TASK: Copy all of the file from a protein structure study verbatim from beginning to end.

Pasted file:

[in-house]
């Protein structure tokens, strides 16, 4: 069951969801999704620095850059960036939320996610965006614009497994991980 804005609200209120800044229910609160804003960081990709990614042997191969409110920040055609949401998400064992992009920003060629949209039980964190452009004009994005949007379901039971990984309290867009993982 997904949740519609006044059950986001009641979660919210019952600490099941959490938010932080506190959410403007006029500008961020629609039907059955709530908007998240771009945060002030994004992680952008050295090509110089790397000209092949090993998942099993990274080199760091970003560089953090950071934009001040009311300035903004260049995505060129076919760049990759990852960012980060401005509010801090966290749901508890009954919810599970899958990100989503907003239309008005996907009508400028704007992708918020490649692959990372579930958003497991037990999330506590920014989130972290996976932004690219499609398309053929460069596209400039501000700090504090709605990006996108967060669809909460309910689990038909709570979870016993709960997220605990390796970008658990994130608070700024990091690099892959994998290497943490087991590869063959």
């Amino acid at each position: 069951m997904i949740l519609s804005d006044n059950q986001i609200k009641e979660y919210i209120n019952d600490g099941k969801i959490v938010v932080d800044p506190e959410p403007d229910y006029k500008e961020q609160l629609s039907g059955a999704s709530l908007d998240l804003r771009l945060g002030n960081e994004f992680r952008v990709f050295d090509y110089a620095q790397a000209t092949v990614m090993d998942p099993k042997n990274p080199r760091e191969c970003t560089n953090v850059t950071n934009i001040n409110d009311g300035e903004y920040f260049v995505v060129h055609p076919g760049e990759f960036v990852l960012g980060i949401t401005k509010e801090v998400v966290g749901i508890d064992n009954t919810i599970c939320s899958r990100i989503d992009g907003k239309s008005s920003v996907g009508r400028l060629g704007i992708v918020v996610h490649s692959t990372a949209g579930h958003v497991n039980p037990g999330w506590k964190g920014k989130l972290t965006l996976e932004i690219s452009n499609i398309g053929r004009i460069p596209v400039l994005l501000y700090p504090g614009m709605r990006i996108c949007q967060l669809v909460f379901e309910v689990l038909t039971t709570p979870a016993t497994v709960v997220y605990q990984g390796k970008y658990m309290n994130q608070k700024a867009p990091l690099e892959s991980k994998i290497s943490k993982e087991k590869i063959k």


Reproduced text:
[in-house]
């Protein structure tokens, strides 16, 4: 069951969801999704620095850059960036939320996610965006614009497994991980 804005609200209120800044229910609160804003960081990709990614042997191969409110920040055609949401998400064992992009920003060629949209039980964190452009004009994005949007379901039971990984309290867009993982 997904949740519609006044059950986001009641979660919210019952600490099941959490938010932080506190959410403007006029500008961020629609039907059955709530908007998240771009945060002030994004992680952008050295090509110089790397000209092949090993998942099993990274080199760091970003560089953090950071934009001040009311300035903004260049995505060129076919760049990759990852960012980060401005509010801090966290749901508890009954919810599970899958990100989503907003239309008005996907009508400028704007992708918020490649692959990372579930958003497991037990999330506590920014989130972290996976932004690219499609398309053929460069596209400039501000700090504090709605990006996108967060669809909460309910689990038909709570979870016993709960997220605990390796970008658990994130608070700024990091690099892959994998290497943490087991590869063959």
């Amino acid at each position: 069951m997904i949740l519609s804005d006044n059950q986001i609200k009641e979660y919210i209120n019952d600490g099941k969801i959490v938010v932080d800044p506190e959410p403007d229910y006029k500008e961020q609160l629609s039907g059955a999704s709530l908007d998240l804003r771009l945060g002030n960081e994004f992680r952008v990709f050295d090509y110089a620095q790397a000209t092949v990614m090993d998942p099993k042997n990274p080199r760091e191969c970003t560089n953090v850059t950071n934009i001040n409110d009311g300035e903004y920040f260049v995505v060129h055609p076919g760049e990759f960036v990852l960012g980060i949401t401005k509010e801090v998400v966290g749901i508890d064992n009954t919810i599970c939320s899958r990100i989503d992009g907003k239309s008005s920003v996907g009508r400028l060629g704007i992708v918020v996610h490649s692959t990372a949209g579930h958003v497991n039980p037990g999330w506590k964190g920014k989130l972290t965006l996976e932004i690219s452009n499609i398309g053929r004009i460069p596209v400039l994005l501000y700090p504090g614009m709605r990006i996108c949007q967060l669809v909460f379901e309910v689990l038909t039971t709570p979870a016993t497994v709960v997220y605990q990984g390796k970008y658990m309290n994130q608070k700024a867009p990091l690099e892959s991980k994998i290497s943490k993982e087991k590869i063959k």